A complete toolset addresses the needs of both end-users and manufacturers, providing the front-end tools that users require, plus the back-end support needed by manufacturers to build successful, useful products. These back-end tools and features must include:

  • Complete documentation of all features and capacities
  • Full API for integration of manufacturer’s tools with the interoperable solution
  • Developer kits for prototyping
  • Hardware modules for rapid product deployment
  • Development support

A toolset that is shared by manufacturers is an effective way to enforce the consistency that users demand, creating interoperability by definition at low cost. It is simple for manufacturers to incorporate this into their products, leaving them free to differentiate in areas that do not impair their ability to work with others.

Under It All: Extending Foundations

The three pillars rest upon a foundation of standards, equipment and expertise. These are not static, and new standards can enhance the value of solutions that build upon them.

AES67 is the type of building block that a standard provides. It does not attempt to define an entire solution, but is a practical agreement that makes limited interoperability possible.

AES67 defines low-level functionality that permits manufacturers to achieve basic interoperability across different compliant audio network implementations. Quite properly, AES67 says nothing about the higher layer features required for a complete network solution, such as discovery and device control.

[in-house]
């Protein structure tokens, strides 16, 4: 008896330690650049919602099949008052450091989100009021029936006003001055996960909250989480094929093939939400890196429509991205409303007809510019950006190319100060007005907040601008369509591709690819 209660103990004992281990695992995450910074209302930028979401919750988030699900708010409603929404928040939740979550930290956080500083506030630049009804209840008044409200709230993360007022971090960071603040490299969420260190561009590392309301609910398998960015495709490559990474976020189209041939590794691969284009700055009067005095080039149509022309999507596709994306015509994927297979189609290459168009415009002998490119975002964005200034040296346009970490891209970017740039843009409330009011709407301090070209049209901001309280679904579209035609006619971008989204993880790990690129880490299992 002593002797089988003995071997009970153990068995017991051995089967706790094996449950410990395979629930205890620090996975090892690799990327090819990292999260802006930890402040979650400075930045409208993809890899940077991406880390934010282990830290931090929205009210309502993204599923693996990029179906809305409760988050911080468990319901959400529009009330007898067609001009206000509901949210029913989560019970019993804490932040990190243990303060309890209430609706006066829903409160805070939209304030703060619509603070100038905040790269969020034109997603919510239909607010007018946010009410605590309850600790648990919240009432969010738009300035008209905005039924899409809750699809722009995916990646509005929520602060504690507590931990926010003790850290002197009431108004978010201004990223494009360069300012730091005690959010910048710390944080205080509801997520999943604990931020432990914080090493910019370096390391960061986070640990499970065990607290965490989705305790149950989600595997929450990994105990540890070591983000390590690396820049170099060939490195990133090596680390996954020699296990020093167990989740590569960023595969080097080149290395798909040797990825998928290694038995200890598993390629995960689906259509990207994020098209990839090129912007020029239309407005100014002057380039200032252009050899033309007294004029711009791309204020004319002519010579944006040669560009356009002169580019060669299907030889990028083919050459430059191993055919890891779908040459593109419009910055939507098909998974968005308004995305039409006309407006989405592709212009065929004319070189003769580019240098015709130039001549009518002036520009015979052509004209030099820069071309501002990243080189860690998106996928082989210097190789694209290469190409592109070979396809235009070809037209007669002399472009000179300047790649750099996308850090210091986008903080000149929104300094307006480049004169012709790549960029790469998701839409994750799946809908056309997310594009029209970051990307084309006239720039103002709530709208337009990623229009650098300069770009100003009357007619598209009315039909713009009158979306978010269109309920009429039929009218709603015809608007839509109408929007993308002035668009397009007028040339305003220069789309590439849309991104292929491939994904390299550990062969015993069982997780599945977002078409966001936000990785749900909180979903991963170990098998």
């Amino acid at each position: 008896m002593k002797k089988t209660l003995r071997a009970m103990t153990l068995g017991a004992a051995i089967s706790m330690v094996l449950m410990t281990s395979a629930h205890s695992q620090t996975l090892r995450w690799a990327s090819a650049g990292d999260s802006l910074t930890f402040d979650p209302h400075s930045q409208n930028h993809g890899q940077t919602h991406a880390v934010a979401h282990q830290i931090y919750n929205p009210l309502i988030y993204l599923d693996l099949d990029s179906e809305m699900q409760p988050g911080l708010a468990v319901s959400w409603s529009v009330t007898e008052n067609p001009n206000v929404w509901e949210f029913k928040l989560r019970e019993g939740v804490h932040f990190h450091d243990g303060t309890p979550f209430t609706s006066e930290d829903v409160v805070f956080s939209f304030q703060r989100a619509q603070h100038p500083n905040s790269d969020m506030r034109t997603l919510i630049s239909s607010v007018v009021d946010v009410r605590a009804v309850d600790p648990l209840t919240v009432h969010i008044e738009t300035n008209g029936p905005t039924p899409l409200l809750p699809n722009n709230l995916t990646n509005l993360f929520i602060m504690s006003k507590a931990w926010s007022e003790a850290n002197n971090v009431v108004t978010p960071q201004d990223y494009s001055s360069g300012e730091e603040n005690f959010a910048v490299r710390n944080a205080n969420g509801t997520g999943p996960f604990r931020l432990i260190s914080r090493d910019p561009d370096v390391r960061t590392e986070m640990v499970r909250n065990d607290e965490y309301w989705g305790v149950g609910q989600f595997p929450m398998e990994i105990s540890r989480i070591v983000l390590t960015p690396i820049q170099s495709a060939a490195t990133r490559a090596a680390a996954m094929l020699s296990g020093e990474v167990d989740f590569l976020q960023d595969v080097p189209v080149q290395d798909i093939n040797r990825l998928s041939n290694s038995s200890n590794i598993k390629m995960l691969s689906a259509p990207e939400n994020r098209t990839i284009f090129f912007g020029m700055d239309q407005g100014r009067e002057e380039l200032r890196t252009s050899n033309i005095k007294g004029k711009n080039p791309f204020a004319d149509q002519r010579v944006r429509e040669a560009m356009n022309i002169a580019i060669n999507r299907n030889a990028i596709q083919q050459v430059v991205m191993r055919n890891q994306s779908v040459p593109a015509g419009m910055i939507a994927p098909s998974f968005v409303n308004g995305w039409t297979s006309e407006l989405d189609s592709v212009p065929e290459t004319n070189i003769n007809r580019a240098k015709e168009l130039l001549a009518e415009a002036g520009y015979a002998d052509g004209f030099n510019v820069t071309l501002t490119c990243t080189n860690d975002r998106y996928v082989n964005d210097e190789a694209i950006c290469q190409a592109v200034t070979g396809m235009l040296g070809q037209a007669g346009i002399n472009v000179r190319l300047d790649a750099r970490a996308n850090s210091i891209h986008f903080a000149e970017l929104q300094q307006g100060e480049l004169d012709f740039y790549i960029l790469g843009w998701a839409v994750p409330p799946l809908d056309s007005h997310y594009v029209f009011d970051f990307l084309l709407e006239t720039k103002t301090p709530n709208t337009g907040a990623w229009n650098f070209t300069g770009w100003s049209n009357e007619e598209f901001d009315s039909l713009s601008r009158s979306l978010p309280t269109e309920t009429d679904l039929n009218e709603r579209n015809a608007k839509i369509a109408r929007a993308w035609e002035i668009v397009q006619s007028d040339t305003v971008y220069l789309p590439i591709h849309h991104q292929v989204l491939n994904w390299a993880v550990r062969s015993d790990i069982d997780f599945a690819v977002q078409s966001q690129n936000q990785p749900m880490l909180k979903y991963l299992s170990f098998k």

To read about the other two pillars click here to download the complete white paper.

 

About Audinate
Audinate revolutionizes AV systems to enable our customers to thrive in a networked world. Audinate’s Dante media networking technology has been adopted by the leading OEM manufacturers and has become the standard and dominant networking technology in the professional audio/visual industry. Dante is used extensively for live performance events, commercial installation, broadcast, recording and production, and communications systems. Audinate offices are located in US, United Kingdom and Australia. Visit www.audinate.com for the latest news and information on the company. Dante is Digital Media Networking Perfected.

Dante is a trademark of Audinate Pty Ltd, Audinate is a registered trademark of Audinate Pty Ltd.